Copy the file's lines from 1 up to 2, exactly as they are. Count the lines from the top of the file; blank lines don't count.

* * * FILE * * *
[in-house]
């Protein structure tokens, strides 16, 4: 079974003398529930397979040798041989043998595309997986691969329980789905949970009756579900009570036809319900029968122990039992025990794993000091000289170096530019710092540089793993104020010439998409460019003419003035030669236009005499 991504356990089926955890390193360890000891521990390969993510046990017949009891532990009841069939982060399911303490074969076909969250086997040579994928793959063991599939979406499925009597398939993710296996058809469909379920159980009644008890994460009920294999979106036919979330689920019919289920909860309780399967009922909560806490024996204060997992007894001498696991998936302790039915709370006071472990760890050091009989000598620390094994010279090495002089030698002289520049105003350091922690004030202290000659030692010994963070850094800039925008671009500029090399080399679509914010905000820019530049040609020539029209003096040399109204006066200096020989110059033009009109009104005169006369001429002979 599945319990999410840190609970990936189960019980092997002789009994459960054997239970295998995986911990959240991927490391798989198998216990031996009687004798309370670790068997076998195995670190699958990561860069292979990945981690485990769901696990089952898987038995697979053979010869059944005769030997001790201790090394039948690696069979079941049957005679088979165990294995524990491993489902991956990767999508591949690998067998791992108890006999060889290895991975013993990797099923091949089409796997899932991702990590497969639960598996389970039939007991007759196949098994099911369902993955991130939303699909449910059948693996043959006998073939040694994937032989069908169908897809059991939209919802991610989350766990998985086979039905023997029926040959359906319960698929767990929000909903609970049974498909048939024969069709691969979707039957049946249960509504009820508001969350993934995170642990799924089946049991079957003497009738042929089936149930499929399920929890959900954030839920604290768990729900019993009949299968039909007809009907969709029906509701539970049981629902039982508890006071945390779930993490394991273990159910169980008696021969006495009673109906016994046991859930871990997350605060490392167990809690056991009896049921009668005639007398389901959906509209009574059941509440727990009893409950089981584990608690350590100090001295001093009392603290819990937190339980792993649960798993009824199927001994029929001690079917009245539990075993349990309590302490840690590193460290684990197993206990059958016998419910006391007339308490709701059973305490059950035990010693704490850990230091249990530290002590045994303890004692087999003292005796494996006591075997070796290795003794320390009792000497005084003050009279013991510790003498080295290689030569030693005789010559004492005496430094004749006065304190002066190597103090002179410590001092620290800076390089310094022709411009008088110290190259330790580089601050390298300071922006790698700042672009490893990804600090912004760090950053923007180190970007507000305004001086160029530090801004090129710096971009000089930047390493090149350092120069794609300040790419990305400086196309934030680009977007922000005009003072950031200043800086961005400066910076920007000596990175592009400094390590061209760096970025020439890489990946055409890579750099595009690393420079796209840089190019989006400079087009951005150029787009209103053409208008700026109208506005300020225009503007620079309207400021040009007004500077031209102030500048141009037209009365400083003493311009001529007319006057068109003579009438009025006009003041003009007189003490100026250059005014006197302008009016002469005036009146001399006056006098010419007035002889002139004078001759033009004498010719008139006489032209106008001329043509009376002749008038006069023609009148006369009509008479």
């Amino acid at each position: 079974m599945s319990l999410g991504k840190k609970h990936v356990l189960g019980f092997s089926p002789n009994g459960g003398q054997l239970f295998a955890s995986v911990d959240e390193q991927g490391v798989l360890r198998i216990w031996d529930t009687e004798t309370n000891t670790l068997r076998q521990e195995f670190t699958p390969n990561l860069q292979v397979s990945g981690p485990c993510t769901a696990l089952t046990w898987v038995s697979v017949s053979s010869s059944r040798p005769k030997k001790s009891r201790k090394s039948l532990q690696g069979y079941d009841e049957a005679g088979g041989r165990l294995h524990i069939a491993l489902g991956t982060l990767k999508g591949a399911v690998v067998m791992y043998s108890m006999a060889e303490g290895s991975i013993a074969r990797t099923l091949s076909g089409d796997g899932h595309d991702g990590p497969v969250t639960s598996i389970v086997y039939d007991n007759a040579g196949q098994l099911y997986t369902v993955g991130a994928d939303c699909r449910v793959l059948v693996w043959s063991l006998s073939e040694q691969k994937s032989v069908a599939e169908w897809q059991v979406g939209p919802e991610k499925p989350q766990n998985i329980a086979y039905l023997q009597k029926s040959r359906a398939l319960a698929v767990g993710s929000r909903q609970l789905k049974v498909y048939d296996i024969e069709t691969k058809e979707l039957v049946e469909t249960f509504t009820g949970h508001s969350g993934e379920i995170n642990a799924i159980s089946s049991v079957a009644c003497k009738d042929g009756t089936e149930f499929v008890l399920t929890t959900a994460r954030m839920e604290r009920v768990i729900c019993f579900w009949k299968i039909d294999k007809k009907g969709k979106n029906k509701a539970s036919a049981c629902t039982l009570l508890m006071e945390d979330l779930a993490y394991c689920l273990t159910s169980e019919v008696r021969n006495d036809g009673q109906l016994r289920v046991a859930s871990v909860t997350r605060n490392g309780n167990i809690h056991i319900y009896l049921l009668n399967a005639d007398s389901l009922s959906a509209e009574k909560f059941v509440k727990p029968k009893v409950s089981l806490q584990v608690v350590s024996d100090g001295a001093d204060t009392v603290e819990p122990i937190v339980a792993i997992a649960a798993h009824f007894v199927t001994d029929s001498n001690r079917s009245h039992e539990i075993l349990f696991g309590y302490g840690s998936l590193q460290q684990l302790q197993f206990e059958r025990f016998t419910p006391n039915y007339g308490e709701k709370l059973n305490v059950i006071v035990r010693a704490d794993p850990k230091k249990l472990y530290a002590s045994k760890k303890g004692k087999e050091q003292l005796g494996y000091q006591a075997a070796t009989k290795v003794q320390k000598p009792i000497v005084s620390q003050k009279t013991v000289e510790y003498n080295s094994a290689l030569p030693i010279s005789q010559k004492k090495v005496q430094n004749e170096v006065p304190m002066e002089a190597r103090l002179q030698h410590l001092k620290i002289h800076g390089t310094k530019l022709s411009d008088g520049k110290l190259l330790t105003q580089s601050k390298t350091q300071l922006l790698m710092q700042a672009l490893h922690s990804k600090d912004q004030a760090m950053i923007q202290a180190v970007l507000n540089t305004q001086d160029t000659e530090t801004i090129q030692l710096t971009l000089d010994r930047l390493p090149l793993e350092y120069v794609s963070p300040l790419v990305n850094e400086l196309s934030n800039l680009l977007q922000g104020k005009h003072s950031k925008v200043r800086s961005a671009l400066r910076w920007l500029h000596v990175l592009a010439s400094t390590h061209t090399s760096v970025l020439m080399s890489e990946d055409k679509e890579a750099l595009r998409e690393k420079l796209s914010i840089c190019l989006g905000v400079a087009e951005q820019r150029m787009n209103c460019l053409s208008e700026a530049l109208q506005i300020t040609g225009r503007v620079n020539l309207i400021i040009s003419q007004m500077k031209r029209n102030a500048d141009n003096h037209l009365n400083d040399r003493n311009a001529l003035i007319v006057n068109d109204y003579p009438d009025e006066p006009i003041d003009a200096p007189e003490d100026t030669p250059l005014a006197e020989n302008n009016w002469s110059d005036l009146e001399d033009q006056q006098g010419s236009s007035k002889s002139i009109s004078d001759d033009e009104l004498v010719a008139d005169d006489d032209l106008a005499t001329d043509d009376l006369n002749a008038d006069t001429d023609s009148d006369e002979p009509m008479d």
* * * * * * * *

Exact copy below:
[in-house]
């Protein structure tokens, strides 16, 4: 079974003398529930397979040798041989043998595309997986691969329980789905949970009756579900009570036809319900029968122990039992025990794993000091000289170096530019710092540089793993104020010439998409460019003419003035030669236009005499 991504356990089926955890390193360890000891521990390969993510046990017949009891532990009841069939982060399911303490074969076909969250086997040579994928793959063991599939979406499925009597398939993710296996058809469909379920159980009644008890994460009920294999979106036919979330689920019919289920909860309780399967009922909560806490024996204060997992007894001498696991998936302790039915709370006071472990760890050091009989000598620390094994010279090495002089030698002289520049105003350091922690004030202290000659030692010994963070850094800039925008671009500029090399080399679509914010905000820019530049040609020539029209003096040399109204006066200096020989110059033009009109009104005169006369001429002979 599945319990999410840190609970990936189960019980092997002789009994459960054997239970295998995986911990959240991927490391798989198998216990031996009687004798309370670790068997076998195995670190699958990561860069292979990945981690485990769901696990089952898987038995697979053979010869059944005769030997001790201790090394039948690696069979079941049957005679088979165990294995524990491993489902991956990767999508591949690998067998791992108890006999060889290895991975013993990797099923091949089409796997899932991702990590497969639960598996389970039939007991007759196949098994099911369902993955991130939303699909449910059948693996043959006998073939040694994937032989069908169908897809059991939209919802991610989350766990998985086979039905023997029926040959359906319960698929767990929000909903609970049974498909048939024969069709691969979707039957049946249960509504009820508001969350993934995170642990799924089946049991079957003497009738042929089936149930499929399920929890959900954030839920604290768990729900019993009949299968039909007809009907969709029906509701539970049981629902039982508890006071945390779930993490394991273990159910169980008696021969006495009673109906016994046991859930871990997350605060490392167990809690056991009896049921009668005639007398389901959906509209009574059941509440727990009893409950089981584990608690350590100090001295001093009392603290819990937190339980792993649960798993009824199927001994029929001690079917009245539990075993349990309590302490840690590193460290684990197993206990059958016998419910006391007339308490709701059973305490059950035990010693704490850990230091249990530290002590045994303890004692087999003292005796494996006591075997070796290795003794320390009792000497005084003050009279013991510790003498080295290689030569030693005789010559004492005496430094004749006065304190002066190597103090002179410590001092620290800076390089310094022709411009008088110290190259330790580089601050390298300071922006790698700042672009490893990804600090912004760090950053923007180190970007507000305004001086160029530090801004090129710096971009000089930047390493090149350092120069794609300040790419990305400086196309934030680009977007922000005009003072950031200043800086961005400066910076920007000596990175592009400094390590061209760096970025020439890489990946055409890579750099595009690393420079796209840089190019989006400079087009951005150029787009209103053409208008700026109208506005300020225009503007620079309207400021040009007004500077031209102030500048141009037209009365400083003493311009001529007319006057068109003579009438009025006009003041003009007189003490100026250059005014006197302008009016002469005036009146001399006056006098010419007035002889002139004078001759033009004498010719008139006489032209106008001329043509009376002749008038006069023609009148006369009509008479």